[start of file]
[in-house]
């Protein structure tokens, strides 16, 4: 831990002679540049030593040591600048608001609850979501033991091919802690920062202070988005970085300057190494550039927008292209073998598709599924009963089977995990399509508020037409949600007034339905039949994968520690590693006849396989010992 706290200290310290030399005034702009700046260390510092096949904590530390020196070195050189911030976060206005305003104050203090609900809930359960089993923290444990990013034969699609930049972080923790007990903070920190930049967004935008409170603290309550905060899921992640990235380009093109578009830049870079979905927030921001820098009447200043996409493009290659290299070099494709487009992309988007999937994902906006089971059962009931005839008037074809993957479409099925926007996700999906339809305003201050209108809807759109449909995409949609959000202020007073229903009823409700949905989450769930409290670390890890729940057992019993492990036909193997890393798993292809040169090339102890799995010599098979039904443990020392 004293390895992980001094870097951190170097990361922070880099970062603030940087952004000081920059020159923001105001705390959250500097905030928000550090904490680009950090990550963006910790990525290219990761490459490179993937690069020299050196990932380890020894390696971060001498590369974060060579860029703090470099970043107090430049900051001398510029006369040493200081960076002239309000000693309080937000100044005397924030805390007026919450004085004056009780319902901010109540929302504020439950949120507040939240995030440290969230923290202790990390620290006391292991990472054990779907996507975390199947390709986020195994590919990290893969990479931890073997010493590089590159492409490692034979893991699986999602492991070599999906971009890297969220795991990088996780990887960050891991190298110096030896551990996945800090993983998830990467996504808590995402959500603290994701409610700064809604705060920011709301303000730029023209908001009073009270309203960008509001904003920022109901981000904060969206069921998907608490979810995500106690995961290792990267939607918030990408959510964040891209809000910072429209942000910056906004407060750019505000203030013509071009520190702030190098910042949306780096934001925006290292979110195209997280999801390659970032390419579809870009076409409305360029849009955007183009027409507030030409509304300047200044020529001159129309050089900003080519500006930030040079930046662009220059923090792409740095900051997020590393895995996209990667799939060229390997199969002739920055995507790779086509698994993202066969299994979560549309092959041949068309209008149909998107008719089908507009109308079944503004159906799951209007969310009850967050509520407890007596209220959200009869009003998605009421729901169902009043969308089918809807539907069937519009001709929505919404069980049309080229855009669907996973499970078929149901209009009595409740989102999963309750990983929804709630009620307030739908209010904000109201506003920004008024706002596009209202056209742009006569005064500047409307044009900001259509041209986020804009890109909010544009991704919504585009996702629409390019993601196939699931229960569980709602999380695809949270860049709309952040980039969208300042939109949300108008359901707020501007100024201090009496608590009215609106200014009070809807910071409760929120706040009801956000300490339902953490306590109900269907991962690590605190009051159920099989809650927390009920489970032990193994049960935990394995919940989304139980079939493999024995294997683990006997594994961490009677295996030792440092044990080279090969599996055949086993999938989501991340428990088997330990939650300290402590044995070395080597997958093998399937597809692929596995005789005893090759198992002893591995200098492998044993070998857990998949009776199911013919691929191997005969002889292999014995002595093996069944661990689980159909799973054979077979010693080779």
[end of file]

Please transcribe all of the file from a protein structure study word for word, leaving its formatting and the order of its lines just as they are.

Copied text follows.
[in-house]
């Protein structure tokens, strides 16, 4: 831990002679540049030593040591600048608001609850979501033991091919802690920062202070988005970085300057190494550039927008292209073998598709599924009963089977995990399509508020037409949600007034339905039949994968520690590693006849396989010992 706290200290310290030399005034702009700046260390510092096949904590530390020196070195050189911030976060206005305003104050203090609900809930359960089993923290444990990013034969699609930049972080923790007990903070920190930049967004935008409170603290309550905060899921992640990235380009093109578009830049870079979905927030921001820098009447200043996409493009290659290299070099494709487009992309988007999937994902906006089971059962009931005839008037074809993957479409099925926007996700999906339809305003201050209108809807759109449909995409949609959000202020007073229903009823409700949905989450769930409290670390890890729940057992019993492990036909193997890393798993292809040169090339102890799995010599098979039904443990020392 004293390895992980001094870097951190170097990361922070880099970062603030940087952004000081920059020159923001105001705390959250500097905030928000550090904490680009950090990550963006910790990525290219990761490459490179993937690069020299050196990932380890020894390696971060001498590369974060060579860029703090470099970043107090430049900051001398510029006369040493200081960076002239309000000693309080937000100044005397924030805390007026919450004085004056009780319902901010109540929302504020439950949120507040939240995030440290969230923290202790990390620290006391292991990472054990779907996507975390199947390709986020195994590919990290893969990479931890073997010493590089590159492409490692034979893991699986999602492991070599999906971009890297969220795991990088996780990887960050891991190298110096030896551990996945800090993983998830990467996504808590995402959500603290994701409610700064809604705060920011709301303000730029023209908001009073009270309203960008509001904003920022109901981000904060969206069921998907608490979810995500106690995961290792990267939607918030990408959510964040891209809000910072429209942000910056906004407060750019505000203030013509071009520190702030190098910042949306780096934001925006290292979110195209997280999801390659970032390419579809870009076409409305360029849009955007183009027409507030030409509304300047200044020529001159129309050089900003080519500006930030040079930046662009220059923090792409740095900051997020590393895995996209990667799939060229390997199969002739920055995507790779086509698994993202066969299994979560549309092959041949068309209008149909998107008719089908507009109308079944503004159906799951209007969310009850967050509520407890007596209220959200009869009003998605009421729901169902009043969308089918809807539907069937519009001709929505919404069980049309080229855009669907996973499970078929149901209009009595409740989102999963309750990983929804709630009620307030739908209010904000109201506003920004008024706002596009209202056209742009006569005064500047409307044009900001259509041209986020804009890109909010544009991704919504585009996702629409390019993601196939699931229960569980709602999380695809949270860049709309952040980039969208300042939109949300108008359901707020501007100024201090009496608590009215609106200014009070809807910071409760929120706040009801956000300490339902953490306590109900269907991962690590605190009051159920099989809650927390009920489970032990193994049960935990394995919940989304139980079939493999024995294997683990006997594994961490009677295996030792440092044990080279090969599996055949086993999938989501991340428990088997330990939650300290402590044995070395080597997958093998399937597809692929596995005789005893090759198992002893591995200098492998044993070998857990998949009776199911013919691929191997005969002889292999014995002595093996069944661990689980159909799973054979077979010693080779």